Why Judaic Studies?

The definition of Jewishness has evolved over time and has become increasingly contested. Judaic studies allows students to form a more nuanced and contextualized understanding of the highly charged question “Who is a Jew?” and what constitutes Jewish identity, thought and practice.
Jewish culture is multilingual and multicultural, and the existence of a diaspora has been one of the central facts of the Jewish experience. Judaic studies offers a broad window into the world, leading students to form a global and cross-cultural perspective.
Judaism is the parent religion of both Christianity and Islam. The three religions developed in part in relationship with one another, and one cannot fully understand these religions without understanding their roots in Judaism.
The Jews have endured for millennia despite the lack of a common land and language and a long tradition of anti-Judaism and antisemitism. Judaic studies enables students to explore how minorities can survive and thrive, even in unfavorable circumstances.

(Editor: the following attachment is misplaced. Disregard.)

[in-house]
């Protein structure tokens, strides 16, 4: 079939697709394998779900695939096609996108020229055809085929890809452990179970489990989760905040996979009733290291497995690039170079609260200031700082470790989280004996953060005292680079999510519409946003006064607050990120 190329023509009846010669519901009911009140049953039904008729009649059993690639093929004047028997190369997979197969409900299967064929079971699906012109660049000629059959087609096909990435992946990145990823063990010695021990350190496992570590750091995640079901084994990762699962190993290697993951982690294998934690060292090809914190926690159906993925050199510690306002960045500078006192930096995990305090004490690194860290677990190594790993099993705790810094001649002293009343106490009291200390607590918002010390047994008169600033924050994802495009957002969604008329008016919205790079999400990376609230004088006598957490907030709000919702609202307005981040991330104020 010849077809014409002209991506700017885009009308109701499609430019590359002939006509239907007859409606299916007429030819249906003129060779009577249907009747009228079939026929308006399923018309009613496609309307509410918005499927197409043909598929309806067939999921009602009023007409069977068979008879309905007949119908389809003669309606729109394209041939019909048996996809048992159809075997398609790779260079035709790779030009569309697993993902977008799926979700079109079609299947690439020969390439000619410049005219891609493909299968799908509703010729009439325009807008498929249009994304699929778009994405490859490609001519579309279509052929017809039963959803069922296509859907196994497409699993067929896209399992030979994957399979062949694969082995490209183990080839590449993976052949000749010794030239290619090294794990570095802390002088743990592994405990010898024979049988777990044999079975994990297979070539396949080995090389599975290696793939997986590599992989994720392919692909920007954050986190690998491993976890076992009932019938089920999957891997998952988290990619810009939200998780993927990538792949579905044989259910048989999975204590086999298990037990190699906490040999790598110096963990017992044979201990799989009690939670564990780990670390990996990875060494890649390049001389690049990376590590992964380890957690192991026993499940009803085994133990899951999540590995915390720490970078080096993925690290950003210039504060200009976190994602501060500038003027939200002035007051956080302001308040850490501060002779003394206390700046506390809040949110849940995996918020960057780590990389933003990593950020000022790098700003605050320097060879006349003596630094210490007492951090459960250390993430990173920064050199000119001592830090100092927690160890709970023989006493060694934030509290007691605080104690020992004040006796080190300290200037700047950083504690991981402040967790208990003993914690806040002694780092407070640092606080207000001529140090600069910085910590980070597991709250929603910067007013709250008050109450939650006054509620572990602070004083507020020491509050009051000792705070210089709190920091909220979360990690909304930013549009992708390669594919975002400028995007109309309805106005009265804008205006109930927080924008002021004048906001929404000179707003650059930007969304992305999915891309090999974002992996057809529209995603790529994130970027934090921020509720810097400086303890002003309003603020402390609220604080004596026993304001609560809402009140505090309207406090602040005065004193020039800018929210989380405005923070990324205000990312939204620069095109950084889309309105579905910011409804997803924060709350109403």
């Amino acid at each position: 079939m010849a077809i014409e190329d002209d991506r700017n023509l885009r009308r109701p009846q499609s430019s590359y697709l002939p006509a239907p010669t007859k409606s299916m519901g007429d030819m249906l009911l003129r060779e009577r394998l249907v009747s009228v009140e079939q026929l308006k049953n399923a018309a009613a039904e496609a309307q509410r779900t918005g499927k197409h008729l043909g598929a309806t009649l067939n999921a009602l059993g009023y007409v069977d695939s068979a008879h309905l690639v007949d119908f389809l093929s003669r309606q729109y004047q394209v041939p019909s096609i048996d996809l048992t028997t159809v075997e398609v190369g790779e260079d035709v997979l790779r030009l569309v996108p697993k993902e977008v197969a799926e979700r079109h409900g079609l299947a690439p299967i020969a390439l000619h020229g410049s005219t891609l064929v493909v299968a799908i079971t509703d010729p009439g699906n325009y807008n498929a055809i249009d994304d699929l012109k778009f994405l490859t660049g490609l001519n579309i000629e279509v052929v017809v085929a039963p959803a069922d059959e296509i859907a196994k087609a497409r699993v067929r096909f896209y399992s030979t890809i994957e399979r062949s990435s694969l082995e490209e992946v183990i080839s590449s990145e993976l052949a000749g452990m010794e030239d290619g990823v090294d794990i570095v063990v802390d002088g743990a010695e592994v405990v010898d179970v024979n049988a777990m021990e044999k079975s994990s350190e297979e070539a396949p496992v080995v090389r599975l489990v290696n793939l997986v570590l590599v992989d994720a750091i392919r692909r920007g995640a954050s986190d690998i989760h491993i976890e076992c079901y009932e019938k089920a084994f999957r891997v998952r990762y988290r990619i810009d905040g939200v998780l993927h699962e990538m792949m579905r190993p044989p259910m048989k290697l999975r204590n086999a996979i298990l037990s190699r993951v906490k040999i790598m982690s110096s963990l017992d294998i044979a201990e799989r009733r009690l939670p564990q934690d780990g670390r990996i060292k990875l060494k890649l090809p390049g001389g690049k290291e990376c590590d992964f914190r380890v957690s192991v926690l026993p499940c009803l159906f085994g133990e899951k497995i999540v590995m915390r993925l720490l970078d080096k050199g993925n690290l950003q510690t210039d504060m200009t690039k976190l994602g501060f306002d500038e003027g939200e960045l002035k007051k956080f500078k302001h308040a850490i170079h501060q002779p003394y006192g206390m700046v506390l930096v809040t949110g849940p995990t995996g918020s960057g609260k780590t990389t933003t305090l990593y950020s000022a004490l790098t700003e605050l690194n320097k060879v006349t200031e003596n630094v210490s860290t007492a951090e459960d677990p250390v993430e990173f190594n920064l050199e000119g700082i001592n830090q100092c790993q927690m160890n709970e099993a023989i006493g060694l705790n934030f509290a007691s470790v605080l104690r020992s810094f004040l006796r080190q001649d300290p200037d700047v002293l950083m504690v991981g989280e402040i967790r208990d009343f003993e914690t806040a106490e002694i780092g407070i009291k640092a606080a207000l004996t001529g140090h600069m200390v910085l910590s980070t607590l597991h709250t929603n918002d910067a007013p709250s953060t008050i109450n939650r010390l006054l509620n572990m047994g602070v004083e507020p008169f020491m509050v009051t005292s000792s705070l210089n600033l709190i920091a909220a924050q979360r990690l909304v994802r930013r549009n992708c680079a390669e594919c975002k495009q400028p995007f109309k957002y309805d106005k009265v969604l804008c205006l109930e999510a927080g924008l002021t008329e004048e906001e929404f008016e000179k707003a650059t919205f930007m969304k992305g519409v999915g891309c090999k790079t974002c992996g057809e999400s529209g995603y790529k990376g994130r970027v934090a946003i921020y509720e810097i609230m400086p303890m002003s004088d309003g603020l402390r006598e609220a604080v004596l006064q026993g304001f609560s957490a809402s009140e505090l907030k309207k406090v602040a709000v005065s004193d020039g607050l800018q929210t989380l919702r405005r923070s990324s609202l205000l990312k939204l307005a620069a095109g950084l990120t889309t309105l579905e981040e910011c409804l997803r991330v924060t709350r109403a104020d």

Jews have played a formative role in important developments in modernity, from physics to psychoanalysis to postmodernism. Judaic studies seeks to understand the extraordinary and disproportionate contributions of Jews to secular culture.
Study of the Holocaust exposes students to a range of troubling but unavoidable questions. GW offers courses in the history, literature and memory of the Holocaust.
The program has robust course offerings in Hebrew and Israel studies, including classes on the history of Zionism and the state of Israel; Israeli cinema, culture, and politics, and the Arab-Israeli conflict.